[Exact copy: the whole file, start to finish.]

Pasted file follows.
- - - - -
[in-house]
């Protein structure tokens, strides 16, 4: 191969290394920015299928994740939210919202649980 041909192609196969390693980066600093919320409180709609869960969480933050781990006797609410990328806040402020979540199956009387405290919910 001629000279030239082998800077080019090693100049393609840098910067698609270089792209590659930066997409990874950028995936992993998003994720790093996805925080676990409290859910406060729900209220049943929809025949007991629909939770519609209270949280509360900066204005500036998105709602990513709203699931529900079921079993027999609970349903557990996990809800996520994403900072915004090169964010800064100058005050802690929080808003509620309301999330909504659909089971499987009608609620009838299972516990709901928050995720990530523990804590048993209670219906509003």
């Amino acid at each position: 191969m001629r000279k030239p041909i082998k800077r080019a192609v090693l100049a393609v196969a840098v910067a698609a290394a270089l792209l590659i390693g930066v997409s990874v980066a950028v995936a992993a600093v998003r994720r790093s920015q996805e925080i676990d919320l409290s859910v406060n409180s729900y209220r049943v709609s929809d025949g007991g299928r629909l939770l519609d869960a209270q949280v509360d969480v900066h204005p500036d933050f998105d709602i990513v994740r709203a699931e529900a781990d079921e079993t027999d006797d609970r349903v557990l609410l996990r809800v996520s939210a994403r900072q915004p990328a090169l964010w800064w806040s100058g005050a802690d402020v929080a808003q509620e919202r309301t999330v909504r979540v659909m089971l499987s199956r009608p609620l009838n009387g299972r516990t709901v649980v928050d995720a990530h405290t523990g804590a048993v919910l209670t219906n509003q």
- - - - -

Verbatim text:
[in-house]
């Protein structure tokens, strides 16, 4: 191969290394920015299928994740939210919202649980 041909192609196969390693980066600093919320409180709609869960969480933050781990006797609410990328806040402020979540199956009387405290919910 001629000279030239082998800077080019090693100049393609840098910067698609270089792209590659930066997409990874950028995936992993998003994720790093996805925080676990409290859910406060729900209220049943929809025949007991629909939770519609209270949280509360900066204005500036998105709602990513709203699931529900079921079993027999609970349903557990996990809800996520994403900072915004090169964010800064100058005050802690929080808003509620309301999330909504659909089971499987009608609620009838299972516990709901928050995720990530523990804590048993209670219906509003």
């Amino acid at each position: 191969m001629r000279k030239p041909i082998k800077r080019a192609v090693l100049a393609v196969a840098v910067a698609a290394a270089l792209l590659i390693g930066v997409s990874v980066a950028v995936a992993a600093v998003r994720r790093s920015q996805e925080i676990d919320l409290s859910v406060n409180s729900y209220r049943v709609s929809d025949g007991g299928r629909l939770l519609d869960a209270q949280v509360d969480v900066h204005p500036d933050f998105d709602i990513v994740r709203a699931e529900a781990d079921e079993t027999d006797d609970r349903v557990l609410l996990r809800v996520s939210a994403r900072q915004p990328a090169l964010w800064w806040s100058g005050a802690d402020v929080a808003q509620e919202r309301t999330v909504r979540v659909m089971l499987s199956r009608p609620l009838n009387g299972r516990t709901v649980v928050d995720a990530h405290t523990g804590a048993v919910l209670t219906n509003q």